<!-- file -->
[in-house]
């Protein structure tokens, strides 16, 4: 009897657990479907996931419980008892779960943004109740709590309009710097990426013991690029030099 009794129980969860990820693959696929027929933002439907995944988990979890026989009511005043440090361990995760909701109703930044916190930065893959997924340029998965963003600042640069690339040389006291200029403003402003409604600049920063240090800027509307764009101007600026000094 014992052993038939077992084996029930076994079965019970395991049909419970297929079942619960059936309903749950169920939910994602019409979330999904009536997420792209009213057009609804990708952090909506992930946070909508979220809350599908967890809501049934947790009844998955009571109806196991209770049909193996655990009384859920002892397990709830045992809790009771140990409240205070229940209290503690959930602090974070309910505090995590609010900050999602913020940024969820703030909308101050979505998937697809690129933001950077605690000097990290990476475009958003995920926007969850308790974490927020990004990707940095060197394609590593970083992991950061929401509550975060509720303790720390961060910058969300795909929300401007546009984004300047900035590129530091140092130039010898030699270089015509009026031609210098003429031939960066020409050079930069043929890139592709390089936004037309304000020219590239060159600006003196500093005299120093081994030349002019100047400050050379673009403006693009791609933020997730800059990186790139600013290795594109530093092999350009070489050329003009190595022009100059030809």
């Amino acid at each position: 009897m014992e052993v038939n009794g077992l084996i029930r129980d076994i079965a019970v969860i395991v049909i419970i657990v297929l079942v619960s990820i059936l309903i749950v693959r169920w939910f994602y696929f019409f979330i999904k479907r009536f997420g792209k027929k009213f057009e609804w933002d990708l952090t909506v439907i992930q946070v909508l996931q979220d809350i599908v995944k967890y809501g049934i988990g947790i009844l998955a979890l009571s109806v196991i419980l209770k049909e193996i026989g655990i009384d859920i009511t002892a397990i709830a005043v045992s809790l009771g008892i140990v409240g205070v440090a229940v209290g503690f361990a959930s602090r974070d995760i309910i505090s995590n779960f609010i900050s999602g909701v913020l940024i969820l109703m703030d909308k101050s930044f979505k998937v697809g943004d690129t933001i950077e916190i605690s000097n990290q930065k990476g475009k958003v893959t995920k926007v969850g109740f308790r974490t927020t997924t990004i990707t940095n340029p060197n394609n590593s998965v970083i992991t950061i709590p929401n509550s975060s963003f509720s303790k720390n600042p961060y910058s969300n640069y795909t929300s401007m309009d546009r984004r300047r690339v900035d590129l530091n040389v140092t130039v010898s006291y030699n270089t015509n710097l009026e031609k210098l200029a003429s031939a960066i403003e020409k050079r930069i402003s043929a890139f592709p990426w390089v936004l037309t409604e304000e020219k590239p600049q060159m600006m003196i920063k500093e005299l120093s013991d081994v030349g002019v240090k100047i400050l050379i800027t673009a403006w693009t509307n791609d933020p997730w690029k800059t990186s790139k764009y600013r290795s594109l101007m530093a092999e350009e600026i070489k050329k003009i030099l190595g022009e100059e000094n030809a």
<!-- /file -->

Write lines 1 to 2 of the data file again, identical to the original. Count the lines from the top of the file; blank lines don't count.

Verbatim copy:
[in-house]
């Protein structure tokens, strides 16, 4: 009897657990479907996931419980008892779960943004109740709590309009710097990426013991690029030099 009794129980969860990820693959696929027929933002439907995944988990979890026989009511005043440090361990995760909701109703930044916190930065893959997924340029998965963003600042640069690339040389006291200029403003402003409604600049920063240090800027509307764009101007600026000094 014992052993038939077992084996029930076994079965019970395991049909419970297929079942619960059936309903749950169920939910994602019409979330999904009536997420792209009213057009609804990708952090909506992930946070909508979220809350599908967890809501049934947790009844998955009571109806196991209770049909193996655990009384859920002892397990709830045992809790009771140990409240205070229940209290503690959930602090974070309910505090995590609010900050999602913020940024969820703030909308101050979505998937697809690129933001950077605690000097990290990476475009958003995920926007969850308790974490927020990004990707940095060197394609590593970083992991950061929401509550975060509720303790720390961060910058969300795909929300401007546009984004300047900035590129530091140092130039010898030699270089015509009026031609210098003429031939960066020409050079930069043929890139592709390089936004037309304000020219590239060159600006003196500093005299120093081994030349002019100047400050050379673009403006693009791609933020997730800059990186790139600013290795594109530093092999350009070489050329003009190595022009100059030809």